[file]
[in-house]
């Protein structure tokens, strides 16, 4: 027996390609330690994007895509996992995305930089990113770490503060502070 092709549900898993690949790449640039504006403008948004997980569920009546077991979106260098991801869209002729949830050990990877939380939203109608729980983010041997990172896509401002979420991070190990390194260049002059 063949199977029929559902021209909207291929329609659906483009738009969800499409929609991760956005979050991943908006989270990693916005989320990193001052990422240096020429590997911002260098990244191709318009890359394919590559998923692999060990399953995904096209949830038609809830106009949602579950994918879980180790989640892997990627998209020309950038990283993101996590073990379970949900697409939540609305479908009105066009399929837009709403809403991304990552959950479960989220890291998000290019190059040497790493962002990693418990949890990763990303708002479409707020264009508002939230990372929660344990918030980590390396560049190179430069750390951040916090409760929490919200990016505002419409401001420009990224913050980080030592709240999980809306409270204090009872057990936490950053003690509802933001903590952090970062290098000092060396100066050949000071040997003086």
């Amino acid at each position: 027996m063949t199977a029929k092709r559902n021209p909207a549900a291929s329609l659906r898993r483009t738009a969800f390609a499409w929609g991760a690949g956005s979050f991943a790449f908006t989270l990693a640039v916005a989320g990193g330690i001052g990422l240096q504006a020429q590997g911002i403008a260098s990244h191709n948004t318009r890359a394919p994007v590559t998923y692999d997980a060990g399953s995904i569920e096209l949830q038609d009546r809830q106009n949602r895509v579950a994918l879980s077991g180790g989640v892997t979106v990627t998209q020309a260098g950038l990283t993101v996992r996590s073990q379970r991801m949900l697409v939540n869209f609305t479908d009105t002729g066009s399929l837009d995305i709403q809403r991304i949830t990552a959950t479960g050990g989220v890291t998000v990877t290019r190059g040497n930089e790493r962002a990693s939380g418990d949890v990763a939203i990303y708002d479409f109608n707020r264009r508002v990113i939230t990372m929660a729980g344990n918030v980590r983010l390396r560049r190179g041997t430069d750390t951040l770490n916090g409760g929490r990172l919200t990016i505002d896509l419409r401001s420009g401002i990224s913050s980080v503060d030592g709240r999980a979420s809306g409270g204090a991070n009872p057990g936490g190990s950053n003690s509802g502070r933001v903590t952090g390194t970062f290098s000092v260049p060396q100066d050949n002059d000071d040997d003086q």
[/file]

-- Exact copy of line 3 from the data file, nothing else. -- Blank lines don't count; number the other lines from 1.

């Amino acid at each position: 027996m063949t199977a029929k092709r559902n021209p909207a549900a291929s329609l659906r898993r483009t738009a969800f390609a499409w929609g991760a690949g956005s979050f991943a790449f908006t989270l990693a640039v916005a989320g990193g330690i001052g990422l240096q504006a020429q590997g911002i403008a260098s990244h191709n948004t318009r890359a394919p994007v590559t998923y692999d997980a060990g399953s995904i569920e096209l949830q038609d009546r809830q106009n949602r895509v579950a994918l879980s077991g180790g989640v892997t979106v990627t998209q020309a260098g950038l990283t993101v996992r996590s073990q379970r991801m949900l697409v939540n869209f609305t479908d009105t002729g066009s399929l837009d995305i709403q809403r991304i949830t990552a959950t479960g050990g989220v890291t998000v990877t290019r190059g040497n930089e790493r962002a990693s939380g418990d949890v990763a939203i990303y708002d479409f109608n707020r264009r508002v990113i939230t990372m929660a729980g344990n918030v980590r983010l390396r560049r190179g041997t430069d750390t951040l770490n916090g409760g929490r990172l919200t990016i505002d896509l419409r401001s420009g401002i990224s913050s980080v503060d030592g709240r999980a979420s809306g409270g204090a991070n009872p057990g936490g190990s950053n003690s509802g502070r933001v903590t952090g390194t970062f290098s000092v260049p060396q100066d050949n002059d000071d040997d003086q």